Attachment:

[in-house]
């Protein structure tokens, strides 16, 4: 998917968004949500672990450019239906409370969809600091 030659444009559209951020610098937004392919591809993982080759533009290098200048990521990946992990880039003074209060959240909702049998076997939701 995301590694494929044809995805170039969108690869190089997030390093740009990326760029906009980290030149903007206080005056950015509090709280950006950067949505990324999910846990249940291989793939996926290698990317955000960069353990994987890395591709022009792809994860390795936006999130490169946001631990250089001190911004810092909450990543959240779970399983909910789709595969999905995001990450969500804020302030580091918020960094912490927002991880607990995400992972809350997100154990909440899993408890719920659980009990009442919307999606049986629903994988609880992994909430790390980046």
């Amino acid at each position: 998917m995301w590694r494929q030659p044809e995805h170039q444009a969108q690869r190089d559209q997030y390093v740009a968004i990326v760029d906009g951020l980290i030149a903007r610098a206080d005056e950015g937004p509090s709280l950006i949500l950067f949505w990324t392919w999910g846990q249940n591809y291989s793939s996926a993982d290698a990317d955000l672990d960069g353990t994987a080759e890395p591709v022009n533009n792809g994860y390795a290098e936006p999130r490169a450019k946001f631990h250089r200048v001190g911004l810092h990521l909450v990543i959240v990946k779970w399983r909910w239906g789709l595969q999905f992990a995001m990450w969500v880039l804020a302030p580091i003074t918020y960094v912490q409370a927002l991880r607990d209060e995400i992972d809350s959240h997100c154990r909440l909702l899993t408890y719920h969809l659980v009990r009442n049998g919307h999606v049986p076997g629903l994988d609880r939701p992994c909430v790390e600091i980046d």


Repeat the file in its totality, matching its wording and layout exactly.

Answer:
[in-house]
């Protein structure tokens, strides 16, 4: 998917968004949500672990450019239906409370969809600091 030659444009559209951020610098937004392919591809993982080759533009290098200048990521990946992990880039003074209060959240909702049998076997939701 995301590694494929044809995805170039969108690869190089997030390093740009990326760029906009980290030149903007206080005056950015509090709280950006950067949505990324999910846990249940291989793939996926290698990317955000960069353990994987890395591709022009792809994860390795936006999130490169946001631990250089001190911004810092909450990543959240779970399983909910789709595969999905995001990450969500804020302030580091918020960094912490927002991880607990995400992972809350997100154990909440899993408890719920659980009990009442919307999606049986629903994988609880992994909430790390980046």
């Amino acid at each position: 998917m995301w590694r494929q030659p044809e995805h170039q444009a969108q690869r190089d559209q997030y390093v740009a968004i990326v760029d906009g951020l980290i030149a903007r610098a206080d005056e950015g937004p509090s709280l950006i949500l950067f949505w990324t392919w999910g846990q249940n591809y291989s793939s996926a993982d290698a990317d955000l672990d960069g353990t994987a080759e890395p591709v022009n533009n792809g994860y390795a290098e936006p999130r490169a450019k946001f631990h250089r200048v001190g911004l810092h990521l909450v990543i959240v990946k779970w399983r909910w239906g789709l595969q999905f992990a995001m990450w969500v880039l804020a302030p580091i003074t918020y960094v912490q409370a927002l991880r607990d209060e995400i992972d809350s959240h997100c154990r909440l909702l899993t408890y719920h969809l659980v009990r009442n049998g919307h999606v049986p076997g629903l994988d609880r939701p992994c909430v790390e600091i980046d």